Glittering prizes

© Written by Rachael Taylor for Platinum Resident

As an investor, you’ll no doubt have seen a steady stream of antique jewels, vintage watches and gemstones with hammer prices that seem to obliterate the pre-sale auction estimates to such a degree that making money on watches and jewellery seems easy. In some cases this is true but the experts believe the best way of buying well is to find something that elevates the value of what you’re buying beyond its base commodity.
One sure-fire way to do this is to give a jewel a history; auction buyers love to be seduced by a story, particularly one that they already know a little about and there has been a real vogue in the past decade for suctions of jewellery that one belonged to high-profile celebrities.
Perhaps the most famous of recent times were the sales of Elizabeth Taylor’s jewels at Christies in 2011 and Wallis Simpson’s at Sotheby’s in 2010. Both auctions smashed pre-sale estimates with Simpson’s jewels fetching nearly £8 million while Taylor’s sale completely sold out and brought in £75 million, outselling its estimate by five times.

Both women had incredible jewellery collections and the circus around the sales drove prices even higher. The history not just of the jewels but of the women themselves turned sales previews into news-worthy exhibitions.
The top lot from the Taylor sale was La Peregrina pearl necklace designed for the actress by Cartier; the final hammer price of US$11.8 million eliciting applause from a hyped-up sales room crowd. For the Simpson collection it was also Cartier that became the leading lot of the sale when an onyx and diamond panther bracelet created by the house in 1952 sold for £4.5 million.
Just as the provenance of famous names will ramp up prices, so will the names of famous jewellery houses.
“If you’re looking to buy jewellery as an investment, always buy something you love and make sure it is of the best quality you can afford,” says James Nicholson, international head of jewellery, watches and silver at Dreweatts & Bloomsbury Auctioneers. “Jewels made by the world’s most respected jewellers – Cartier, Boucheron, Bulgari, Van Cleef & Arpels – are always a good buy. The signature on a piece of jewellery by one of those houses immediately adds provenance and premium.”
Last year yielded a fabulous example of just how powerful one of these brand signatures can be when a bracelet from Cartier’s Tutti Frutti collection – referred to by auctioneers as the Holy Grail of jewels – came up for sale at Sotheby’s.
The platinum bracelet set with carved emeralds and rubies, onyx beads and diamonds, made in 1928, had already made an appearance on the auction circuit, fetching £465,000 in 1999, but when it returned to auction at Sotheby’s in December it fetched a much inflated US$2.16 million.
“Not all jewels bring a 500% return in 15 years, but signed jewels do tend to retain their value better than their unsigned cousins,” says Sotheby’s New York vice-president and jewellery specialist Catharine Beckett. “The global audience for jewellery is expanding rapidly with buyers in developing markets becoming increasingly sophisticated in their aesthetic sensibilities, leading to unprecedented prices for wearable works of art at auction.”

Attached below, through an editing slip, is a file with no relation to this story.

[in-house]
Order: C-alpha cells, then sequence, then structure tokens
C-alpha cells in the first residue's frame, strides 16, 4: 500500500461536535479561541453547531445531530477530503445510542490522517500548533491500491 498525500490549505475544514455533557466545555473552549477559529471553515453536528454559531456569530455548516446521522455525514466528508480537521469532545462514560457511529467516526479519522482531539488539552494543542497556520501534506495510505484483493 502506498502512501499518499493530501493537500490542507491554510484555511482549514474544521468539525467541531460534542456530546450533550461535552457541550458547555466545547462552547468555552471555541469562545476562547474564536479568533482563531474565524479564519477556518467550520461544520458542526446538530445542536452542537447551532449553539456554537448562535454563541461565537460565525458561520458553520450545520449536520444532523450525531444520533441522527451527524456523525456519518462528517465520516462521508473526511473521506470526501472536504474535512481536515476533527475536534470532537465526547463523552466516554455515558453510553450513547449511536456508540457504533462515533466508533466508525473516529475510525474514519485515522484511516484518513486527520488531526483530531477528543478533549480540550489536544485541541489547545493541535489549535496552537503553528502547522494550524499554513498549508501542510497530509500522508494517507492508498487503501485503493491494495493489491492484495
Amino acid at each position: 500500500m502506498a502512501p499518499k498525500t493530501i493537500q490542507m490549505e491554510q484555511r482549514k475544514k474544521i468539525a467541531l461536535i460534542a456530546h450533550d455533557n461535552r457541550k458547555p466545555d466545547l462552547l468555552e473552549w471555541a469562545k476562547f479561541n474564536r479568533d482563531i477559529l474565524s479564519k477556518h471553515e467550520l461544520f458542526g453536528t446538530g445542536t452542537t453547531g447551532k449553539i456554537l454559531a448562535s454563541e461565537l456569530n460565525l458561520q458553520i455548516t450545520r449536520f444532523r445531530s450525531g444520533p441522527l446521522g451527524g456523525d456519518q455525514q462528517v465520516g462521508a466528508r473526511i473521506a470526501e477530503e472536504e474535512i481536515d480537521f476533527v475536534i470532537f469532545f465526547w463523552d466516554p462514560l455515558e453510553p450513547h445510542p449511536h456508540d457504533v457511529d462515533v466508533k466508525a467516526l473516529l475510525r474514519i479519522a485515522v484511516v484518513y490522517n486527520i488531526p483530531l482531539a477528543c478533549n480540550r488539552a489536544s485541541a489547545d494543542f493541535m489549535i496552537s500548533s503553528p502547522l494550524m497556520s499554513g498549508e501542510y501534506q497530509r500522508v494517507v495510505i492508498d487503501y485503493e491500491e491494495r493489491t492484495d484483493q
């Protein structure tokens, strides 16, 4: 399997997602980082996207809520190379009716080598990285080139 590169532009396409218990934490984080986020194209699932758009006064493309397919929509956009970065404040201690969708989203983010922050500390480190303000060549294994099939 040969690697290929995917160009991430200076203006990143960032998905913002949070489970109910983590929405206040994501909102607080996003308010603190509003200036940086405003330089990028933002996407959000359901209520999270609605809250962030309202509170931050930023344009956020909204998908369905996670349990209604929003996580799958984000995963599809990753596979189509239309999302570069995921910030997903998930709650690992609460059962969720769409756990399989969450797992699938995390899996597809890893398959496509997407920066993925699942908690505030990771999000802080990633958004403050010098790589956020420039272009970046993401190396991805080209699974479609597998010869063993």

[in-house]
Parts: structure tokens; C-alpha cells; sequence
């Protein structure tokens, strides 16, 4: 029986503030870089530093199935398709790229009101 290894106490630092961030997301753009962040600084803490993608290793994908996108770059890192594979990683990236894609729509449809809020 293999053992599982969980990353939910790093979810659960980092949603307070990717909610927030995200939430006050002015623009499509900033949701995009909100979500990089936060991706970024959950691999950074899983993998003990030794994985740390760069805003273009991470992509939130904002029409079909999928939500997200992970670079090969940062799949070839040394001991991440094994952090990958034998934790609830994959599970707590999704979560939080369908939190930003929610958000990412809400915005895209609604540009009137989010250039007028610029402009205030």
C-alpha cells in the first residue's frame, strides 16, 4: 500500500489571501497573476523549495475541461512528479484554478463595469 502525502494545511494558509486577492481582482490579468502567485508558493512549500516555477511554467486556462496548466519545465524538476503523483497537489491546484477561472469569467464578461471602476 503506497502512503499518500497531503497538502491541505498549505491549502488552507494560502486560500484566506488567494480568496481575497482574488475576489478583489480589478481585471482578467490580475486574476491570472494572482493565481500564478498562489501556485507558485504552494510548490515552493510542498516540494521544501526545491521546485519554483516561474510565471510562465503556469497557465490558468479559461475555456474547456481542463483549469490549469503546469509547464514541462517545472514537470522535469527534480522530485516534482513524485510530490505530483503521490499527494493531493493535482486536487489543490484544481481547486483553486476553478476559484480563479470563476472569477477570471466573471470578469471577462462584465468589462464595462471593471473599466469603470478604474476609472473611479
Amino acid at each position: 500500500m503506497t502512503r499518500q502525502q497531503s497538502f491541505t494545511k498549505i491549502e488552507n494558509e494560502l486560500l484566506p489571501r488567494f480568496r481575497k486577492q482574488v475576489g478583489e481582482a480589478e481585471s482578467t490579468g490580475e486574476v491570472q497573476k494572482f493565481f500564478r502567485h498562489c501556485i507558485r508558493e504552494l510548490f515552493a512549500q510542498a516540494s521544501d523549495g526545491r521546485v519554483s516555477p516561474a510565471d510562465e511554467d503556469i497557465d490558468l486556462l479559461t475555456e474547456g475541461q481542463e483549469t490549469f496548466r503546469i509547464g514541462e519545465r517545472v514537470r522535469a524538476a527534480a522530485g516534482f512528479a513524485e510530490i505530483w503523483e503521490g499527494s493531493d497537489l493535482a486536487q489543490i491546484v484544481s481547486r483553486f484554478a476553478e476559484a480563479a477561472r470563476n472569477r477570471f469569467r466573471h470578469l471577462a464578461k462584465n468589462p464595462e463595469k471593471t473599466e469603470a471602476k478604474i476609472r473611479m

More adventurous jewellery tastes have also been affecting gemstone auctions, with colour proving to be a winning attribute. Diamonds have long been a safe haven for investors and last year it was a coloured diamond that broke records at Sotheby’s when a 9.75ct blue diamond known as The Zoe Diamond sold for US$32.6 million in November and the Graff Vivid Yellow became the most expensive yellow diamond ever sold at auction when it sold at Sotheby’s in May 2014 for US$16.3 million.
Coloured gemstones have also been selling well and are emerging as a strong alternative investment to diamonds. “With the extreme shortage of fine quality gems, prices for truly exceptional Mogok rubies, Kashmir sapphires and Colombian emeralds continue to soar,” says Flora Wong, director and Asia senior specialist in the jewellery department at Sotheby’s.
Natural pearls also have strong investment credentials. Often over 100 years old, natural pearls will only get rarer, and more expensive, as auctions are showing. In May last year a natural pearl and diamond necklace beat its pre-sale estimate by more than eight times when it sold for close to US$ million at Sotheby’s.
Vintage watches are popular investment pieces too. The auctions are constantly dominated by two names – Patek Philippe and Rolex. Last year Sotheby’s achieved a new world record when it sold a Patek Philippe Graves Supercomplication, commissioned by banker Henry Graves Jr in 1925, for US$24 million at an auction in November and the market for immaculate heritage pieces is fierce.
Adrian Hailwood, director and watch specialist at Fellows Auctioneers, advises those trying their luck in watch investments to seek out unusual models from big brands.
“Rolex and Patek are always trending but other brands are becoming increasingly collectible too,” he says, adding that the introduction of auctions for modern watches in the 1980s have made collections from big-name brands that flopped on launch suddenly collectible to the watch buying crowd. “In the 1970s Rolex could barely sell a Paul Newman Rolex, but now they are rare and they make stupid money.”
Hailwood’s final piece of advice echoes that of Nicholson, and that is to first and foremost buy what you like when it comes to spending money on jewellery and watches at auction. After all you may as well take some pleasure from your investment while it is making money for you.
This article was originally published in the Spring/Summer 2015 issue of Platinum Resident magazine. To see the article in its original layout click here for a PDF

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